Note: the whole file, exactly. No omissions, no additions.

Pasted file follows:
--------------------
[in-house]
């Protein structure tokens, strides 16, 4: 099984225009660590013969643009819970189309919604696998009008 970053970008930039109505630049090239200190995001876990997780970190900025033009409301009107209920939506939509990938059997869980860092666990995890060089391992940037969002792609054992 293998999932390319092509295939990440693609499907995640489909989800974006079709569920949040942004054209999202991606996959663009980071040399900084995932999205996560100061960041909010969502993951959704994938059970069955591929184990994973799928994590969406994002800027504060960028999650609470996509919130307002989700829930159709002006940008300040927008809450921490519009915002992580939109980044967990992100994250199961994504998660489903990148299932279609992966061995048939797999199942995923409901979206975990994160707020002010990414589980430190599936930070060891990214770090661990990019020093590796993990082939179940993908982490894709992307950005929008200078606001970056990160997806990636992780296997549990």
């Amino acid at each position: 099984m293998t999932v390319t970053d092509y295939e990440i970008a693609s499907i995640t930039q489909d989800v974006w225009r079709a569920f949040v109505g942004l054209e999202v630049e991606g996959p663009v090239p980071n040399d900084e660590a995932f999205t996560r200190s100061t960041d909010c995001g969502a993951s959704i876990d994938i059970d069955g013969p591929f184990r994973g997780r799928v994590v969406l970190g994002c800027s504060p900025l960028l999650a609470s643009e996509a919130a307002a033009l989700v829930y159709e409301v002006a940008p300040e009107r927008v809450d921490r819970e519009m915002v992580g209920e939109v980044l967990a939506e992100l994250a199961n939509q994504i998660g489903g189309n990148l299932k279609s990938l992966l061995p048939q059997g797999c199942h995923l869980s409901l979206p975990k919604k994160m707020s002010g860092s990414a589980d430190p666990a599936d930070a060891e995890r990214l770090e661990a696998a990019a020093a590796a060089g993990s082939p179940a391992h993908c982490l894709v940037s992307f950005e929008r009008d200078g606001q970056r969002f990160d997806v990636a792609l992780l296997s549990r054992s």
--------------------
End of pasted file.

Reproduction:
[in-house]
């Protein structure tokens, strides 16, 4: 099984225009660590013969643009819970189309919604696998009008 970053970008930039109505630049090239200190995001876990997780970190900025033009409301009107209920939506939509990938059997869980860092666990995890060089391992940037969002792609054992 293998999932390319092509295939990440693609499907995640489909989800974006079709569920949040942004054209999202991606996959663009980071040399900084995932999205996560100061960041909010969502993951959704994938059970069955591929184990994973799928994590969406994002800027504060960028999650609470996509919130307002989700829930159709002006940008300040927008809450921490519009915002992580939109980044967990992100994250199961994504998660489903990148299932279609992966061995048939797999199942995923409901979206975990994160707020002010990414589980430190599936930070060891990214770090661990990019020093590796993990082939179940993908982490894709992307950005929008200078606001970056990160997806990636992780296997549990």
């Amino acid at each position: 099984m293998t999932v390319t970053d092509y295939e990440i970008a693609s499907i995640t930039q489909d989800v974006w225009r079709a569920f949040v109505g942004l054209e999202v630049e991606g996959p663009v090239p980071n040399d900084e660590a995932f999205t996560r200190s100061t960041d909010c995001g969502a993951s959704i876990d994938i059970d069955g013969p591929f184990r994973g997780r799928v994590v969406l970190g994002c800027s504060p900025l960028l999650a609470s643009e996509a919130a307002a033009l989700v829930y159709e409301v002006a940008p300040e009107r927008v809450d921490r819970e519009m915002v992580g209920e939109v980044l967990a939506e992100l994250a199961n939509q994504i998660g489903g189309n990148l299932k279609s990938l992966l061995p048939q059997g797999c199942h995923l869980s409901l979206p975990k919604k994160m707020s002010g860092s990414a589980d430190p666990a599936d930070a060891e995890r990214l770090e661990a696998a990019a020093a590796a060089g993990s082939p179940a391992h993908c982490l894709v940037s992307f950005e929008r009008d200078g606001q970056r969002f990160d997806v990636a792609l992780l296997s549990r054992s």